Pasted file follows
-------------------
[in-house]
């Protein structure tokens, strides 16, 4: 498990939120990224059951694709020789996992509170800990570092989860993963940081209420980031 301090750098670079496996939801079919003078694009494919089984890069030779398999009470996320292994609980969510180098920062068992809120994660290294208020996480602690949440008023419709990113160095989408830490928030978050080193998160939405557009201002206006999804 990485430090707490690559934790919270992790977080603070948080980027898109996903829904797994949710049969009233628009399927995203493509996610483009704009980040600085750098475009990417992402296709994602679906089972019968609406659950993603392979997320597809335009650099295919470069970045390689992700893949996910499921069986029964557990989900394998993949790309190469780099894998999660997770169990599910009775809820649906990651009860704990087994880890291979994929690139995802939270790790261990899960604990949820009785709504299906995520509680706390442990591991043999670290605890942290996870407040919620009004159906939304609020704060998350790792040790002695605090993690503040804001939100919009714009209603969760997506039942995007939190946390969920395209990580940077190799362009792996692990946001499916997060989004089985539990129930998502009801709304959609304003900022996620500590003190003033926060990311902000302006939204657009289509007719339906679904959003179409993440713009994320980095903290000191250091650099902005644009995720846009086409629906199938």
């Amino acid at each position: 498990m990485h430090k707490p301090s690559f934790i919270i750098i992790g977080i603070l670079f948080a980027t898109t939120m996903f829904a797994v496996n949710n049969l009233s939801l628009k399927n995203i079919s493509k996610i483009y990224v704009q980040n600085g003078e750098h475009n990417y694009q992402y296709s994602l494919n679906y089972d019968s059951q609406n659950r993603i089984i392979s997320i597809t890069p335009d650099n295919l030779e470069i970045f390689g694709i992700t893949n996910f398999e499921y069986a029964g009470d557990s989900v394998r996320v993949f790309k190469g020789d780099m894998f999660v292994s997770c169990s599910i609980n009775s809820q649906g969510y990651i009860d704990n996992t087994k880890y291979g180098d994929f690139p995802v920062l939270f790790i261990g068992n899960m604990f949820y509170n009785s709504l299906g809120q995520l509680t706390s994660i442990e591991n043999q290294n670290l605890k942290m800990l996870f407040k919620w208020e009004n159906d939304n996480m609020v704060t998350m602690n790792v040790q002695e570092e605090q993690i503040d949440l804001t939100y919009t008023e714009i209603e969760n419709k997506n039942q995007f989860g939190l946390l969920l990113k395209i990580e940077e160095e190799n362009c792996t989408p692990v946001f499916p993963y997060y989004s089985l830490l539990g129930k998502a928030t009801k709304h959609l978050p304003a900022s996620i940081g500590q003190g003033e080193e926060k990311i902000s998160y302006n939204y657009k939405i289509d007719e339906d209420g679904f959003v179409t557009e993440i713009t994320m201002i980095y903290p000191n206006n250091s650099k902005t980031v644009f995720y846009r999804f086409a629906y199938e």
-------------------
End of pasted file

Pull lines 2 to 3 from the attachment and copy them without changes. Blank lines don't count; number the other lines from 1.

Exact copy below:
């Protein structure tokens, strides 16, 4: 498990939120990224059951694709020789996992509170800990570092989860993963940081209420980031 301090750098670079496996939801079919003078694009494919089984890069030779398999009470996320292994609980969510180098920062068992809120994660290294208020996480602690949440008023419709990113160095989408830490928030978050080193998160939405557009201002206006999804 990485430090707490690559934790919270992790977080603070948080980027898109996903829904797994949710049969009233628009399927995203493509996610483009704009980040600085750098475009990417992402296709994602679906089972019968609406659950993603392979997320597809335009650099295919470069970045390689992700893949996910499921069986029964557990989900394998993949790309190469780099894998999660997770169990599910009775809820649906990651009860704990087994880890291979994929690139995802939270790790261990899960604990949820009785709504299906995520509680706390442990591991043999670290605890942290996870407040919620009004159906939304609020704060998350790792040790002695605090993690503040804001939100919009714009209603969760997506039942995007939190946390969920395209990580940077190799362009792996692990946001499916997060989004089985539990129930998502009801709304959609304003900022996620500590003190003033926060990311902000302006939204657009289509007719339906679904959003179409993440713009994320980095903290000191250091650099902005644009995720846009086409629906199938």
């Amino acid at each position: 498990m990485h430090k707490p301090s690559f934790i919270i750098i992790g977080i603070l670079f948080a980027t898109t939120m996903f829904a797994v496996n949710n049969l009233s939801l628009k399927n995203i079919s493509k996610i483009y990224v704009q980040n600085g003078e750098h475009n990417y694009q992402y296709s994602l494919n679906y089972d019968s059951q609406n659950r993603i089984i392979s997320i597809t890069p335009d650099n295919l030779e470069i970045f390689g694709i992700t893949n996910f398999e499921y069986a029964g009470d557990s989900v394998r996320v993949f790309k190469g020789d780099m894998f999660v292994s997770c169990s599910i609980n009775s809820q649906g969510y990651i009860d704990n996992t087994k880890y291979g180098d994929f690139p995802v920062l939270f790790i261990g068992n899960m604990f949820y509170n009785s709504l299906g809120q995520l509680t706390s994660i442990e591991n043999q290294n670290l605890k942290m800990l996870f407040k919620w208020e009004n159906d939304n996480m609020v704060t998350m602690n790792v040790q002695e570092e605090q993690i503040d949440l804001t939100y919009t008023e714009i209603e969760n419709k997506n039942q995007f989860g939190l946390l969920l990113k395209i990580e940077e160095e190799n362009c792996t989408p692990v946001f499916p993963y997060y989004s089985l830490l539990g129930k998502a928030t009801k709304h959609l978050p304003a900022s996620i940081g500590q003190g003033e080193e926060k990311i902000s998160y302006n939204y657009k939405i289509d007719e339906d209420g679904f959003v179409t557009e993440i713009t994320m201002i980095y903290p000191n206006n250091s650099k902005t980031v644009f995720y846009r999804f086409a629906y199938e």